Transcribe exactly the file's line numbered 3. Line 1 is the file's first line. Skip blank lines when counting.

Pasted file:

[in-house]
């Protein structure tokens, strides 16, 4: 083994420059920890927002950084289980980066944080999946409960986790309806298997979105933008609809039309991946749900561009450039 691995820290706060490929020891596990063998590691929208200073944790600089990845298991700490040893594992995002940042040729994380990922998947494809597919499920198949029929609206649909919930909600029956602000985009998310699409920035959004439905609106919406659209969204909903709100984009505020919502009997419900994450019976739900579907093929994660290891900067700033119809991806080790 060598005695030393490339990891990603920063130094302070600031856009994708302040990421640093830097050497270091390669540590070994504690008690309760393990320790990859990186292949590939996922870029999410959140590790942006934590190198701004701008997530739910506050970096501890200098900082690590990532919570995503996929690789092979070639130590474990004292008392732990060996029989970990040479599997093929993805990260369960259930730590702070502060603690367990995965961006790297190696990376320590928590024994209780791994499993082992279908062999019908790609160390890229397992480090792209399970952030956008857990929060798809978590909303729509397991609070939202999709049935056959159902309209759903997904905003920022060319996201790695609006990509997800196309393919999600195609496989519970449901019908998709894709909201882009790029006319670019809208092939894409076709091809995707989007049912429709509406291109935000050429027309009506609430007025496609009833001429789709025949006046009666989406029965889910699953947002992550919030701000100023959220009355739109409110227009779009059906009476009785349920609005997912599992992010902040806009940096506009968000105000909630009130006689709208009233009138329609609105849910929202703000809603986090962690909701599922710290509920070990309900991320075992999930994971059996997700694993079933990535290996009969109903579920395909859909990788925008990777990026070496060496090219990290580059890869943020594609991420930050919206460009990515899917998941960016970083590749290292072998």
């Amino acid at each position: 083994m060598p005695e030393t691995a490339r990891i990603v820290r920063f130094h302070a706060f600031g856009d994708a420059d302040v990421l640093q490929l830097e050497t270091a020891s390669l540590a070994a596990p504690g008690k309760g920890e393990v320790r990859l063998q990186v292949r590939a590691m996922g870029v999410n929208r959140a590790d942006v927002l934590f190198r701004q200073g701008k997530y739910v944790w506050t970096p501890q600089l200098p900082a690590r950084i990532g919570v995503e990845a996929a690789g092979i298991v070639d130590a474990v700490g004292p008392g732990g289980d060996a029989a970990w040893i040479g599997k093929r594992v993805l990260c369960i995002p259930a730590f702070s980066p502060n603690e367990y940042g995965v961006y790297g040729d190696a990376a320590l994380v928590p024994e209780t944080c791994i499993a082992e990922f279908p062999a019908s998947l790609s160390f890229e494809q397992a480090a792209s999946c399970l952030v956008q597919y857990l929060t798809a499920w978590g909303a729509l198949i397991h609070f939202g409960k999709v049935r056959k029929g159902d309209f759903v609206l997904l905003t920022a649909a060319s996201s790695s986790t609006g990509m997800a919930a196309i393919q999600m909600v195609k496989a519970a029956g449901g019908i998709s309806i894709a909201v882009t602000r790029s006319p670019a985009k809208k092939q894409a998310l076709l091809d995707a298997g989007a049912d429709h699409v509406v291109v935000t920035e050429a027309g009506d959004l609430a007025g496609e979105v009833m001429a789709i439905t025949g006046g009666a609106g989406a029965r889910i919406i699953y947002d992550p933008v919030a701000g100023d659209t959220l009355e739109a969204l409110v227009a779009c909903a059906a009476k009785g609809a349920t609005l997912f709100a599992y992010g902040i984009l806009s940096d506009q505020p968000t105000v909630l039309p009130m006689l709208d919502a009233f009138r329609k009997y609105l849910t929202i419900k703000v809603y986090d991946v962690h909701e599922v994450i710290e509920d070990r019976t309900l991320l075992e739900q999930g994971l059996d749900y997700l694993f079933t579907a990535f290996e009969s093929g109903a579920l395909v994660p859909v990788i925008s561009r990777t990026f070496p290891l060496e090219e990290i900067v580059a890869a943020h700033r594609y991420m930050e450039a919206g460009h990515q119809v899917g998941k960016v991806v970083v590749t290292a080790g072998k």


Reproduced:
């Amino acid at each position: 083994m060598p005695e030393t691995a490339r990891i990603v820290r920063f130094h302070a706060f600031g856009d994708a420059d302040v990421l640093q490929l830097e050497t270091a020891s390669l540590a070994a596990p504690g008690k309760g920890e393990v320790r990859l063998q990186v292949r590939a590691m996922g870029v999410n929208r959140a590790d942006v927002l934590f190198r701004q200073g701008k997530y739910v944790w506050t970096p501890q600089l200098p900082a690590r950084i990532g919570v995503e990845a996929a690789g092979i298991v070639d130590a474990v700490g004292p008392g732990g289980d060996a029989a970990w040893i040479g599997k093929r594992v993805l990260c369960i995002p259930a730590f702070s980066p502060n603690e367990y940042g995965v961006y790297g040729d190696a990376a320590l994380v928590p024994e209780t944080c791994i499993a082992e990922f279908p062999a019908s998947l790609s160390f890229e494809q397992a480090a792209s999946c399970l952030v956008q597919y857990l929060t798809a499920w978590g909303a729509l198949i397991h609070f939202g409960k999709v049935r056959k029929g159902d309209f759903v609206l997904l905003t920022a649909a060319s996201s790695s986790t609006g990509m997800a919930a196309i393919q999600m909600v195609k496989a519970a029956g449901g019908i998709s309806i894709a909201v882009t602000r790029s006319p670019a985009k809208k092939q894409a998310l076709l091809d995707a298997g989007a049912d429709h699409v509406v291109v935000t920035e050429a027309g009506d959004l609430a007025g496609e979105v009833m001429a789709i439905t025949g006046g009666a609106g989406a029965r889910i919406i699953y947002d992550p933008v919030a701000g100023d659209t959220l009355e739109a969204l409110v227009a779009c909903a059906a009476k009785g609809a349920t609005l997912f709100a599992y992010g902040i984009l806009s940096d506009q505020p968000t105000v909630l039309p009130m006689l709208d919502a009233f009138r329609k009997y609105l849910t929202i419900k703000v809603y986090d991946v962690h909701e599922v994450i710290e509920d070990r019976t309900l991320l075992e739900q999930g994971l059996d749900y997700l694993f079933t579907a990535f290996e009969s093929g109903a579920l395909v994660p859909v990788i925008s561009r990777t990026f070496p290891l060496e090219e990290i900067v580059a890869a943020h700033r594609y991420m930050e450039a919206g460009h990515q119809v899917g998941k960016v991806v970083v590749t290292a080790g072998k």